"She comes from people who spit tobacco between their teeth. Now that she has a certain respectability, she tries to maintain a Sunday School atmosphere in the office."

Sally hadn't been content with that.

"It's not just that, she's terrified when that dumb old admiral of yours gets upset and swears."

Sally's present imitation was obviously meant to reinforce her earlier point. It also, despite an element of cruelty, suggested that Miss Boscombe was more to be pitied than hated. Cynthia continued to resist that notion. She had asked before,

"How could anyone be afraid of a man who'd be more dangerous as an ally than an enemy?"

Sally had laughed in agreement, but without entirely conceding the point.

"When he gets upset like that, she's afraid that he'll do something unmanly."

"Do you suppose he'd go 'boo-hoo-hoo,' or would it be some kind of retching noise?"

Sally, evidently finding the question an absorbing one, had remained pensive for a moment. Then, shaking her hair away from her face, she had replied,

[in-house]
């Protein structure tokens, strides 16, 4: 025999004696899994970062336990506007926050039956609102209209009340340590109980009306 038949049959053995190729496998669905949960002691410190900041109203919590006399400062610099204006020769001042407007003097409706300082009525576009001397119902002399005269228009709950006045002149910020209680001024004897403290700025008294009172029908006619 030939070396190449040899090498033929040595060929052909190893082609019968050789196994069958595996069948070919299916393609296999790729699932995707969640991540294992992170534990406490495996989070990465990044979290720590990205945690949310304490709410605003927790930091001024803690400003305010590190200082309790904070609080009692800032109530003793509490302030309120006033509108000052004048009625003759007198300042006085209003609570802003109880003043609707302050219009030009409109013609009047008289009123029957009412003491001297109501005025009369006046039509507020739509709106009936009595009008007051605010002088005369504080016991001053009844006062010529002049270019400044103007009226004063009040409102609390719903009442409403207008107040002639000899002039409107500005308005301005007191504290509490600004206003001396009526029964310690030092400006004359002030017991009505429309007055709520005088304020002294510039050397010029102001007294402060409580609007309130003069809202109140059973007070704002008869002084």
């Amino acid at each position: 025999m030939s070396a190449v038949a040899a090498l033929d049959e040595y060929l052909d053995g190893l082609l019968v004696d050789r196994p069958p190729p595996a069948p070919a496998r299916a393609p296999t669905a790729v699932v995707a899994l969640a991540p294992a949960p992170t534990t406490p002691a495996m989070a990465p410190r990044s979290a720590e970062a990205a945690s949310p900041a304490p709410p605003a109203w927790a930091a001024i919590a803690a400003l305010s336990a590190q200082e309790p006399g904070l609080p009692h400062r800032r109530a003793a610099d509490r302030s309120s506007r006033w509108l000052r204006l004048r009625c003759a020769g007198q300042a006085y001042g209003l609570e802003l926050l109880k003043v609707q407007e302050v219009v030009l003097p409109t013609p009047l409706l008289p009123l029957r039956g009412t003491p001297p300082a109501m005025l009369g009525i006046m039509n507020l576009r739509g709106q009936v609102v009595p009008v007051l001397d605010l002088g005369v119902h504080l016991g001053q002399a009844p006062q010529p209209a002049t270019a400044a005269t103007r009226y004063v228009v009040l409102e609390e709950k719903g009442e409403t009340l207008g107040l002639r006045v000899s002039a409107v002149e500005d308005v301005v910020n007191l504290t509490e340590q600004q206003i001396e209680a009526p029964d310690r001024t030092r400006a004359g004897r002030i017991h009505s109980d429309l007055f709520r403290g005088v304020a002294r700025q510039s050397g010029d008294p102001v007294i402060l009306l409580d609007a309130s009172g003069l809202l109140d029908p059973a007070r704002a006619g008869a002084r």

"I don't know. But I do know that old Adele will fall completely apart if he ever does cry."

As Sally now went out the door, she added another quick imitation which caused Cynthia almost to laugh out loud. Catching a look of fury from Miss Boscombe, she again bent her head to her papers.

A few minutes later, a laugh could be heard, also from the admiral's office. It could only be that of Lt. Commander Murphy. It was a relaxed and knowing laugh, only slightly muted for the benefit of the admiral. It also had a hard undignified edge to it, as if its owner were attempting to help his leader out of some embarrassing imbroglio. To Cynthia it sounded as if the admiral had had his trousers stolen in a whore house, and had called on Commander Murphy to aid him in recovering them. She didn't share this thought with Miss Boscombe, but did wonder whether she could have sunken any lower in that lady's esteem had she done so.

It was fairly obvious that Miss Boscombe disliked Commander Murphy almost as much as she did Cynthia. Fiercely loyal to her admiral, she occasionally let it slip that the commander wasn't sufficiently respectful, particularly for someone who had risen from a common sailor. It must have hurt her even more to hear what Murphy then said.

"A regular bastard and son-of-a-bitch. But wouldn't the joke be on us if he turned out to be right?"